The hard part about getting older is losing people you worshipped as a kid. So it was fortunate that I had been working on a post for Flight To Wonder just before learning of Ray Harryhausen’s death today at the age of 92.
Check out some of Cmdr. Hadfield’s Twitter feed and YouTube videos, if you haven’t already. This guy is having a ball up there, in addition to commanding the Space Station, and people are responding, enjoying the wonder. Science and space haven’t been this fun since, well Star Trek and the Sixties? For a while, anyway.
This is why it was good I had been working on that before hearing the news about Ray Harryhausen. I am assured that the wonder does continue.
At the L.A. County Museum I vividly remember a beautiful Knight mural on one of the walls depicting the way the tar pits would have looked in ancient times. This, plus a picture book about Knight’s work my mother gave me, were my first encounters with a man who was to prove an enormous help when the time came for me to make three-dimensional models of these extinct beings.”
— Ray Harryhausen
He’s talking about Charles R. Knight, a late 19th century/early 20th century American natural history artist. His works (these, for example) are detailed, balanced and beautiful, and above all else, natural: they just feel right.
Knight’s first gig was at the American Museum of Natural History, and things just took off from there. His images in museum dioramas and magazines were wildly popular. Indeed, in a time before television, the public learned of dinosaurs and the prehistoric world mostly through the eyes of Charles R. Knight. In 1925, the artist did the mural in Los Angeles that so impressed young Ray Harryhausen, who was working at that time as an apprentice to stop-motion pioneer Willis O’Brien.
TV and the movies
O’Brien had some bad breaks, but Harryhausen picked up the torch and carried it high throughout the middle of the 20th century.
Just like Knight, Harryhausen’s work became wildly popular. You can probably list at least 3 of his special-effects movies right off the top of your head.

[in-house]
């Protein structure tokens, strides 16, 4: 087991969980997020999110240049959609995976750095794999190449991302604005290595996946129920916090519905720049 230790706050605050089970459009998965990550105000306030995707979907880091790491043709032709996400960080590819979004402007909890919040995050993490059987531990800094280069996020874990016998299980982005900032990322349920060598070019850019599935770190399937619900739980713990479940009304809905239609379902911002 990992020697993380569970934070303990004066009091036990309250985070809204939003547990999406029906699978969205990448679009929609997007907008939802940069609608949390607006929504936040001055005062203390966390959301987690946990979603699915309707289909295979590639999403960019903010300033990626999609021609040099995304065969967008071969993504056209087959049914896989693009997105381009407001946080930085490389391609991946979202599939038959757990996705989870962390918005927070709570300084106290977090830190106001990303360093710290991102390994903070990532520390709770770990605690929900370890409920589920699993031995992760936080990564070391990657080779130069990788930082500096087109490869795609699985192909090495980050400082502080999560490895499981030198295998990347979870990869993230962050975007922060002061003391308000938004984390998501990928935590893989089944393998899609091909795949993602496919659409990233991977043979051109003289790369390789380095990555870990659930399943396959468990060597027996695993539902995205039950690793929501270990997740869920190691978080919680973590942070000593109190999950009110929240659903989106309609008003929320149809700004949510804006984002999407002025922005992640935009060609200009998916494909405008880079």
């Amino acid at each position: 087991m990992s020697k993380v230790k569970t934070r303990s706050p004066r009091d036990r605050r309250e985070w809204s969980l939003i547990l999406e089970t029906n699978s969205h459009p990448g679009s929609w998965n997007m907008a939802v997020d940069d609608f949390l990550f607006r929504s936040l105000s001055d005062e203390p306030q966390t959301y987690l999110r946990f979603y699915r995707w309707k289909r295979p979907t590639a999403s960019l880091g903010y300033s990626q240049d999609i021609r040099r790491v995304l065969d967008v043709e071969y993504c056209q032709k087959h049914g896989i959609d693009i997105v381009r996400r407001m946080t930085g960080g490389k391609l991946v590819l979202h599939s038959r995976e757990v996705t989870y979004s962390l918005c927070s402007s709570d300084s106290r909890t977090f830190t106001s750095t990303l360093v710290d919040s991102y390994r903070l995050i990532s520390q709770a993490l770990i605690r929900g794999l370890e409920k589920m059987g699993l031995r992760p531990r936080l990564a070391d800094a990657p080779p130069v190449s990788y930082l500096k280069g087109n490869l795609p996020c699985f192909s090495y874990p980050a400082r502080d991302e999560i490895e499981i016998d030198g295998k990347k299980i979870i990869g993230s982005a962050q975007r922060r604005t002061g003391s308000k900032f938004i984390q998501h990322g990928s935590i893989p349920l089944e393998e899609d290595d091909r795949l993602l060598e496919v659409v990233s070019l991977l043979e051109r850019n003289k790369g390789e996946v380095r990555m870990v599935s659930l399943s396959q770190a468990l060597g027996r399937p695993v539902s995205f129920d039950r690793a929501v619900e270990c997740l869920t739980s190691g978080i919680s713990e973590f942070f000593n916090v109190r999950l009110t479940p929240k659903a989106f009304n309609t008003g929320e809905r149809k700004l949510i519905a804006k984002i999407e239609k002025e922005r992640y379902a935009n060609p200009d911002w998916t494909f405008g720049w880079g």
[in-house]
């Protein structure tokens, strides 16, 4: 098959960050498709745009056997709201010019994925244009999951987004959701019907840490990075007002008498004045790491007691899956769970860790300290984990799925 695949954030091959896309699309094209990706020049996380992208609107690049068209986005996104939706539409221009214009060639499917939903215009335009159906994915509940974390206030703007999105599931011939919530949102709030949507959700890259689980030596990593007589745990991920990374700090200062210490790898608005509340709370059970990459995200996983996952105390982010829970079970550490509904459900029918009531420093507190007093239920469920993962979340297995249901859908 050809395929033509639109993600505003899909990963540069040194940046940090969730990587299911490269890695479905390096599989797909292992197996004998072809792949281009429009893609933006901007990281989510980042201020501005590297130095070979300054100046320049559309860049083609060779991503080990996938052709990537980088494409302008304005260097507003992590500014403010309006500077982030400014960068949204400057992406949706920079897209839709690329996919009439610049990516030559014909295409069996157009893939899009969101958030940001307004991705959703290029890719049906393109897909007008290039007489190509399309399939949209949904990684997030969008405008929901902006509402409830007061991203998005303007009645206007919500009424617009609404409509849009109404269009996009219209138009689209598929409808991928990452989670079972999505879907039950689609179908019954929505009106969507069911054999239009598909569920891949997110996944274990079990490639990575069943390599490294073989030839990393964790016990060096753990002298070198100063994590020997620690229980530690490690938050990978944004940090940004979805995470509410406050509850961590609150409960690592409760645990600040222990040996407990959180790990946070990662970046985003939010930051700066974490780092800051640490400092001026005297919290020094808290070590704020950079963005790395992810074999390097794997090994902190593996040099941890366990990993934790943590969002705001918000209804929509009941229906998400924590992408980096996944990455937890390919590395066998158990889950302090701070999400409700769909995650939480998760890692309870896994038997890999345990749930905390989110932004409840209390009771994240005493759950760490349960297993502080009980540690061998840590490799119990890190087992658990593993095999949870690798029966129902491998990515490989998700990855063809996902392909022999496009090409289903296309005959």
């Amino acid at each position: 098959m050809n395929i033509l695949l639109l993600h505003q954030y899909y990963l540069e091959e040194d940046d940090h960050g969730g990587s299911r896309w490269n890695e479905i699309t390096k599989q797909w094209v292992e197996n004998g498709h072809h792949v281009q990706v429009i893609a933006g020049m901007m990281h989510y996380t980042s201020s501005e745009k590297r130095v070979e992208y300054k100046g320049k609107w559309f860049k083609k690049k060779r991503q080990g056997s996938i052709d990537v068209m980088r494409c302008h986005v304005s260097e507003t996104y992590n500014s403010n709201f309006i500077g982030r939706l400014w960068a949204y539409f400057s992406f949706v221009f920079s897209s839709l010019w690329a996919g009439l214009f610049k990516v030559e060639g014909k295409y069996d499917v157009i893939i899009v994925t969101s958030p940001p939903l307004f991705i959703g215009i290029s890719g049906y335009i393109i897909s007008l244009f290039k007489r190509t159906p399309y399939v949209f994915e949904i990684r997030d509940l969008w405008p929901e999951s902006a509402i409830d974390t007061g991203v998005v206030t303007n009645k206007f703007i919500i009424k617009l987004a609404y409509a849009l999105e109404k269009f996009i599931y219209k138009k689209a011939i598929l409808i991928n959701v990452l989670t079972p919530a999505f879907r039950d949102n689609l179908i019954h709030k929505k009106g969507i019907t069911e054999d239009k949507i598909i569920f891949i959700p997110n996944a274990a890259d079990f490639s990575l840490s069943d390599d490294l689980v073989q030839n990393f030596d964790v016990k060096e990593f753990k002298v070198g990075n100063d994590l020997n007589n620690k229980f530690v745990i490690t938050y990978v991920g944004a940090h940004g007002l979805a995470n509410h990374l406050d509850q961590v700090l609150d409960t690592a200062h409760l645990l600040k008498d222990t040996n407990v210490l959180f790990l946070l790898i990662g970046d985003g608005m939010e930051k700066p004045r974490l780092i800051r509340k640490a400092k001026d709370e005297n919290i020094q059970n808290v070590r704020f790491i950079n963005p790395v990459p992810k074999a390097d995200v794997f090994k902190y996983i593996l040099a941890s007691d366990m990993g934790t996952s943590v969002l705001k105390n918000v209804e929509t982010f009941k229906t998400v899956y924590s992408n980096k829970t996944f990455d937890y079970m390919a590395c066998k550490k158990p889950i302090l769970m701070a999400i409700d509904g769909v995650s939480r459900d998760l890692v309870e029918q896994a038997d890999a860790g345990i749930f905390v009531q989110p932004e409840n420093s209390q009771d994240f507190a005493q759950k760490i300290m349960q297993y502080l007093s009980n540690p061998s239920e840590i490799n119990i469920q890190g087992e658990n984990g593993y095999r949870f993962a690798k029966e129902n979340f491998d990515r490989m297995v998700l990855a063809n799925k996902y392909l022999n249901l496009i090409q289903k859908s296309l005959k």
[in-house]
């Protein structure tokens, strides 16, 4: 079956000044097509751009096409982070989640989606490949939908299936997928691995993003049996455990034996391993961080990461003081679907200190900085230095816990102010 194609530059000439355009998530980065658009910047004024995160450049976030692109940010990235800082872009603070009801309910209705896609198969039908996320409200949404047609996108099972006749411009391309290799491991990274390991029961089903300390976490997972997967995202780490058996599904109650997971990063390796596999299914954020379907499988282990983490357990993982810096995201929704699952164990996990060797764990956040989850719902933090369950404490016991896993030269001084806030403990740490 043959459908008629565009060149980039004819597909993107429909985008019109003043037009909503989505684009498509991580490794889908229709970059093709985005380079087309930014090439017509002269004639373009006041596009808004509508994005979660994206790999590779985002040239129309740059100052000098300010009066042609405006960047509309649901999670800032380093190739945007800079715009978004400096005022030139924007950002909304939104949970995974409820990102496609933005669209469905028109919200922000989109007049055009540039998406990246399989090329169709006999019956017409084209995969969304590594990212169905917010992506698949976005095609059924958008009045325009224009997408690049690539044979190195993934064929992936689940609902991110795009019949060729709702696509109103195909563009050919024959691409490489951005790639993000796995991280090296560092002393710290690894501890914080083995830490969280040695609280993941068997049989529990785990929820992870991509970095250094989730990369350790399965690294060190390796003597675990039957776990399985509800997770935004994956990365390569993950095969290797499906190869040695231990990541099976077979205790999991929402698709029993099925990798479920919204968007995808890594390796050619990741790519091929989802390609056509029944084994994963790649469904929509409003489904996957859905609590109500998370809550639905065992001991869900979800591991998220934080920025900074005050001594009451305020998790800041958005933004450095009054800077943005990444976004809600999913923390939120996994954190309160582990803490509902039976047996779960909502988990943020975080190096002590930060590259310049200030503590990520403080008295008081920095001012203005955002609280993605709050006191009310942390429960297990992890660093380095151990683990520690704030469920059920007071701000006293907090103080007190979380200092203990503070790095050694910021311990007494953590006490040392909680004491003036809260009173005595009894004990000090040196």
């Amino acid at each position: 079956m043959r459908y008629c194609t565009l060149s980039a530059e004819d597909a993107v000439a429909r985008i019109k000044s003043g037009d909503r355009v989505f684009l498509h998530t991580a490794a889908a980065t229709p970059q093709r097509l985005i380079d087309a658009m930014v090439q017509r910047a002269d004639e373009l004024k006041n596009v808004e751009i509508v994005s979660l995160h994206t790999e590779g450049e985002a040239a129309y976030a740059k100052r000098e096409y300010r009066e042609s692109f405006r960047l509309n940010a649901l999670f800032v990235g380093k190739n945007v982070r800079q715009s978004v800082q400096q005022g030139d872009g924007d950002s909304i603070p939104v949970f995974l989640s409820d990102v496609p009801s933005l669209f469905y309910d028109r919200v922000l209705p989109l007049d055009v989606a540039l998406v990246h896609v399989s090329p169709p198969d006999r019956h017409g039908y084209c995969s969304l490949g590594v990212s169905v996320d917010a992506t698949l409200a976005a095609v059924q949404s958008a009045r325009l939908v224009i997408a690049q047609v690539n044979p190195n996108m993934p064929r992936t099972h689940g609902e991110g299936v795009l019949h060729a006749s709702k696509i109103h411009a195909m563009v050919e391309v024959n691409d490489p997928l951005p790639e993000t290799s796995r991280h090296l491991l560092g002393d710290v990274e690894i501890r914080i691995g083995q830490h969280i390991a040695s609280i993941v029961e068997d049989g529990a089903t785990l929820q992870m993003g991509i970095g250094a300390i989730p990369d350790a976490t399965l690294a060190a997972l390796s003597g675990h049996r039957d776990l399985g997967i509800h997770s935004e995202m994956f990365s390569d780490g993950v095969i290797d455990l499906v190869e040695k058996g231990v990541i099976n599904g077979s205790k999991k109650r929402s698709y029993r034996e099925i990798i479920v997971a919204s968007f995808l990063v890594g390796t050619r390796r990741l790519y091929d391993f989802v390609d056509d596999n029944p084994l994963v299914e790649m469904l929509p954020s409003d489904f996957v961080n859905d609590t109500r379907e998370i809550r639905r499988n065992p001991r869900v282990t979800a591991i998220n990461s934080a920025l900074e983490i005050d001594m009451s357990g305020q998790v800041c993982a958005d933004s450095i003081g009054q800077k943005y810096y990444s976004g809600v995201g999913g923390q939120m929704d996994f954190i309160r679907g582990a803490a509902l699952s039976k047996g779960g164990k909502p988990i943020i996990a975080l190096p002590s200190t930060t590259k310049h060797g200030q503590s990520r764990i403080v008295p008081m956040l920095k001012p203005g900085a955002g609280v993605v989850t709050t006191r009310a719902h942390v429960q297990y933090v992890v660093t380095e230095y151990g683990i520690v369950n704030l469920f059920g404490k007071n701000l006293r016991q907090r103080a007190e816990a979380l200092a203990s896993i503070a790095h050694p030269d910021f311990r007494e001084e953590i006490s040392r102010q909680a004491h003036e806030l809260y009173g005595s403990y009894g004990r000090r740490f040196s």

In some ways, I like his work better than today’s CGI effects because you can see the handwork, not in spite of it. They were made by another human being, and are flawed and beautiful, just like people. They are like kin, and yet magical.
Time for the favorites: I was impressed, as a child, by an obvious and fairly hokey film effect in Jason and the Argonauts that nonetheless spectacularly suspended my disbelief for the rest of the movie.
“Come with me, so that you will believe!”
Of course a child would love watching someone grow like that. Most of my other favorite Harryhausen effects are in this movie, including Talos waking up:
and a somewhat underdressed Dr. Who tormented by harpies:
That’s a poor quality video, but if you’ve seen the movie you know how impressive this harpy scene is – perhaps it’s a greater achievement even than the skeleton army, though much of this action can be framed by the columns, whereas the skeleton sequence is out in the open and all over the place, which must have been even more difficult.
I also like the fluid moves and complex action sequences of the Ymir in 20 Million Miles From Earth, but really, with Harryhausen creatures, you just can’t pick one.
The 21st century
Charles Knight probably had his own inspirations, and he unwittingly passed along his eyes of wonder to Willis O’Brien and Ray Harryhausen, who in turn filled the 20th century with their own wonderful visions that were imbued (flawed, some would say today) with unmistakable though very subtle signs of the human beings that created them.
Well, all is not lost – representatives of mankind are overhead tonight, looking out in wonder not outward to the stars but towards home, our Earth. A new set of eyes, but one that Ray Harryhausen probably understood and enjoyed.
Humanity’s kinship with wonder carries on.
Rest in peace, Mr. Harryhausen, and thank you!